The Law 12 course offered here at Brentwood covers many facets of the Canadian legal system, yet as with everything in our small global community, it is addressed from an international perspective.
Apart from the obvious downfall or ruining the integrity of all my favourite legal movies, Law 12 is a truly fascinating and enjoyable course. Astounded is the only word I can use to describe how I feel when I realize the delicate intricacies of our complex legal system. Most of the rights which we have remain in the average citizen’s realm of ignorance (and apparently the average movie director’s as well).
The Law 12 course offered here at Brentwood covers many facets of the Canadian legal system, yet as with everything in our small global community, it is addressed from an international perspective. Naturally, this adds a level of depth to our understanding, and oftentimes challenges the values and rights which we take for granted.
The gut reaction to legal jargon is a spinning head, and understandably so. Although the intricacies are beautiful, they also are confusing at times, which is why many people are dissuaded from pursuing a legal career or education. Images of students drooping with fatigue over a mass of textbooks and a leaning tower of cue cards is often what comes to might when people think of studying law. And maybe that is the case in the real world, but here we take a different approach. Mr. Bryant, the teacher for both of the law classes that run in our timetable, uses a minimal amount of memorization exercises, and a maximum amount of applicational exercises, with the aim of allowing us to be able to “think like lawyers”, as he puts it.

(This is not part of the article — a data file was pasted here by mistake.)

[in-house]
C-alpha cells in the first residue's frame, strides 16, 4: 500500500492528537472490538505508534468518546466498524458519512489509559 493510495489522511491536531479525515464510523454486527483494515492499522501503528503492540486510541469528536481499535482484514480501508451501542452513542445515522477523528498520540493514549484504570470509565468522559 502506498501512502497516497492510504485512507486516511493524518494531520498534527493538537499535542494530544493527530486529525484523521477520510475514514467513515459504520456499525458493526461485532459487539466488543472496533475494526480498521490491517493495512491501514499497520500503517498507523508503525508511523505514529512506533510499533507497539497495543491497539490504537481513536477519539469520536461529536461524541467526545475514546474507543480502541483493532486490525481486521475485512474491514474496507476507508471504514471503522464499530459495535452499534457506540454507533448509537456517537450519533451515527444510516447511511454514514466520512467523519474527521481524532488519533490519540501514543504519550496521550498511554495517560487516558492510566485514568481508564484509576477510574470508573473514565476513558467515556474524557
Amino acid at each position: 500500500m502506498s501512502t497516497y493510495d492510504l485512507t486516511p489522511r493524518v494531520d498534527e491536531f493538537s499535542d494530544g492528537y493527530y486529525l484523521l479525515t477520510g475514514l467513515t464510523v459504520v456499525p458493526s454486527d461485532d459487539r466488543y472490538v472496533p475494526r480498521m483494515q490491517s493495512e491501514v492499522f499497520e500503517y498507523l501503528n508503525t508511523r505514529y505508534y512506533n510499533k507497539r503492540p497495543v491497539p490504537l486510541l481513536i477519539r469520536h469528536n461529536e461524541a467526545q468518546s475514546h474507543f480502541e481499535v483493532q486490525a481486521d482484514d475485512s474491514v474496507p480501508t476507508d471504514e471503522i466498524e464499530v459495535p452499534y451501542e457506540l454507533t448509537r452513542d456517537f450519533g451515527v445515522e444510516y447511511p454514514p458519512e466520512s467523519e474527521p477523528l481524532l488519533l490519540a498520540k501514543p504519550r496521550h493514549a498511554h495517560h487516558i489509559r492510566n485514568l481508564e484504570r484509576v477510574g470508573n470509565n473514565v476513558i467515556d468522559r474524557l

For example, every week we write a ‘law journal’. Each student picks a case that interests them, often a news story with legal nuances, and writes about it from a legal perspective. Laws are certainly learned and understood, yet in a natural way that doesn’t seem too much like extra work, but rather a perusal of personal interests.
Coming up is one of our biggest projects of the year, the mock trial. In lieu of a winter exam, every student is delegated a role in a mock preliminary trial. From judges to lawyers to witnesses, and everything else, each student gets to explore the portion of the legal system which interests them most, while demonstrating critical thinking and analysis. I find that the more I learn about the law, the more I understand the importance of studying it.